List of names as written Various modes of spelling Authorities for spelling Situation Description remarks
PRIORY (Remains of) [Coldingham] Priory
(Remains of)
(Remains of)
(Remains of)
Andrew Wilson, Coldingham

John Johnston, Coldingham

William Gray Coldingham
005.12 [Situation] In the village of of Coldingham about five chains east from Bridge Street
The Priory owes its foundation to the pious gratitude of King Edgar of Scotland, for a victory which he gained over Donald the usurper,and by which he was seated securely upon the throne of his father, P [Page] 244 while Its erection was begun immediately after his accession to the throne, while feelings of gratitude flowed vividly within his breast, His endowment charters bear no date, but from the fact of his having commenced his reign in 1098, and from one of them being granted during the life time of William Rufus, who died two years afterwards, its foundation must have been intermediate to these two years. P. [Page] 246
The church of the monastery which was dedicated to St [Saint] Mary, appears to have been a magnificent structure.
It was in the form of a cross, the remains of its choir exhibiting a
beatiful specimen of the transition from the Norman to the early English style of architecture. P [Page] 314.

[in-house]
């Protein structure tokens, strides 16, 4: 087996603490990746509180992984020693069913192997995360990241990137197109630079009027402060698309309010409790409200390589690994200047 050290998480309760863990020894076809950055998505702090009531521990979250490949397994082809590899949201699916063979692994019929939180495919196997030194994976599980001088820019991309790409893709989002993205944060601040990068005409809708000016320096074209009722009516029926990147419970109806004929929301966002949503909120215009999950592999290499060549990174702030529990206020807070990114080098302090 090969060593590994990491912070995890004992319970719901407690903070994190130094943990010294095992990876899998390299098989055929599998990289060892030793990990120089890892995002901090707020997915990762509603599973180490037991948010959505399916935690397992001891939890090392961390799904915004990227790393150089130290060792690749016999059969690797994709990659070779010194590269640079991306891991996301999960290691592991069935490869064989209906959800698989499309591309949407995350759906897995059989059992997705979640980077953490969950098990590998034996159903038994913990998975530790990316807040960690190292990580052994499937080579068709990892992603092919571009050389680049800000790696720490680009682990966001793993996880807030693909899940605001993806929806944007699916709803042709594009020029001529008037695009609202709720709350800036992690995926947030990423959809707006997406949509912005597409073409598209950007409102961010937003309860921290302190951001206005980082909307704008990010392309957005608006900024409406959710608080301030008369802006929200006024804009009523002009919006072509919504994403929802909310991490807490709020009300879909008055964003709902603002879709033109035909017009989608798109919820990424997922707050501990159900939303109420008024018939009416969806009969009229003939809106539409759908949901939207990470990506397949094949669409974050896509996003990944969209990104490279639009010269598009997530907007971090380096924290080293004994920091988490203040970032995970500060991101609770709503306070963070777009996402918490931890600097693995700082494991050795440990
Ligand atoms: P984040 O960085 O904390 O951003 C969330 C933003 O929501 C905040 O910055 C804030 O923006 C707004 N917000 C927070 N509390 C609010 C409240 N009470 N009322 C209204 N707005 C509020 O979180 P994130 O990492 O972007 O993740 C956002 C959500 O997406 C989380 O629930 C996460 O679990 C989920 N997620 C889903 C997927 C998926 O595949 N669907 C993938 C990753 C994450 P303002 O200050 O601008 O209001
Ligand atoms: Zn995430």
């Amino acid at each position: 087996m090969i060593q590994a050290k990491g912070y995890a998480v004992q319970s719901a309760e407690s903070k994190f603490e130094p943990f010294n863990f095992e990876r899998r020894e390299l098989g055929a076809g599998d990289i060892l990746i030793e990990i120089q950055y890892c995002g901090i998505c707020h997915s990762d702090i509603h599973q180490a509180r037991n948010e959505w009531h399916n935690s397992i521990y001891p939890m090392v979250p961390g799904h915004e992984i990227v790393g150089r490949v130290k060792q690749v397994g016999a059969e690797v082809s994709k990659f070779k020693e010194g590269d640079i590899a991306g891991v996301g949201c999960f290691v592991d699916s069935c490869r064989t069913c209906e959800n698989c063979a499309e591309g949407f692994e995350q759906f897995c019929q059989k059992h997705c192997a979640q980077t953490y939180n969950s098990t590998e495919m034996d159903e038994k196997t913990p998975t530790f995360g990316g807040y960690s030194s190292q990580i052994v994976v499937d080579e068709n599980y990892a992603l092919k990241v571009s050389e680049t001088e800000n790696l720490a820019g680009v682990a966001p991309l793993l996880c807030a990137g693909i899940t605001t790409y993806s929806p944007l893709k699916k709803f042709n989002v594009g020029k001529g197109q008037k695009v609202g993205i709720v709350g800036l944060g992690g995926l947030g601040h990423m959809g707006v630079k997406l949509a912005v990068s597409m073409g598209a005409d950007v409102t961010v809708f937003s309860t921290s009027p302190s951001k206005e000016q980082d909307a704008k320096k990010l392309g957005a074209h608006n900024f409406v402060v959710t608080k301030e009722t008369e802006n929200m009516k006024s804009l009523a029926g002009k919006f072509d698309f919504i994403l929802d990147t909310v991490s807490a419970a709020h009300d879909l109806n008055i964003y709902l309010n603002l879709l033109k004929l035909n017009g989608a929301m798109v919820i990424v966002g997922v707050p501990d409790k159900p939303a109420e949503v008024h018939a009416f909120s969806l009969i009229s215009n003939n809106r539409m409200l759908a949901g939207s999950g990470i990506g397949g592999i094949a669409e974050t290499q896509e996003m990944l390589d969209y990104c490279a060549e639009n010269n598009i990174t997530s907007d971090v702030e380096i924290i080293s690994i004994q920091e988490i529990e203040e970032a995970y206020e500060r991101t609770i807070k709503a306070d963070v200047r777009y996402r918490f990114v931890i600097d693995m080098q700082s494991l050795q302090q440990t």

The north-west angle of the transept was fortified by a massive square tower, which fell about 60 years ago, and is said by some old people who remember it, to have been upwards of 90 feet high. The exterior of the northern and eastern walls of the choir, which forms half of the present parish church, present inferiorly a series of Norman arches, arranged in pairs, and decorated with chiffron moulding, each arch being united to its fellow [??] by one slender circular column, surmounted by a plain unornamented capital, and separated from each succeeding pair by a projecting buttress. The upper part of the wall indicates a more advanced style of architecture, in a range of lancet- shaped windows, with massive canopies. P. [Page] 312 The other walls of the church are comparitively modern, the south one having been crested in 1662, soon after its demolition by Cromwell P [Page] 313
The situation of the cloisters, refectory, and other buildings can only be conjectured P. [Page] 316 (turn over)

Continued entries/extra info

Coldingham [Page] 27
Sheet 5 - 12 Trace 1
Collected by John McCabe

Transcriber's notes

In Descriptive remarks unable to decipher one word (shown [??]), the word "chiffron" likely to be 19C spelling of "chevron" and the page references apply to the the comment, written vertically in List of Names column - Extracts from Carrs Hist. [History] of Coldingham Priory

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ron hill

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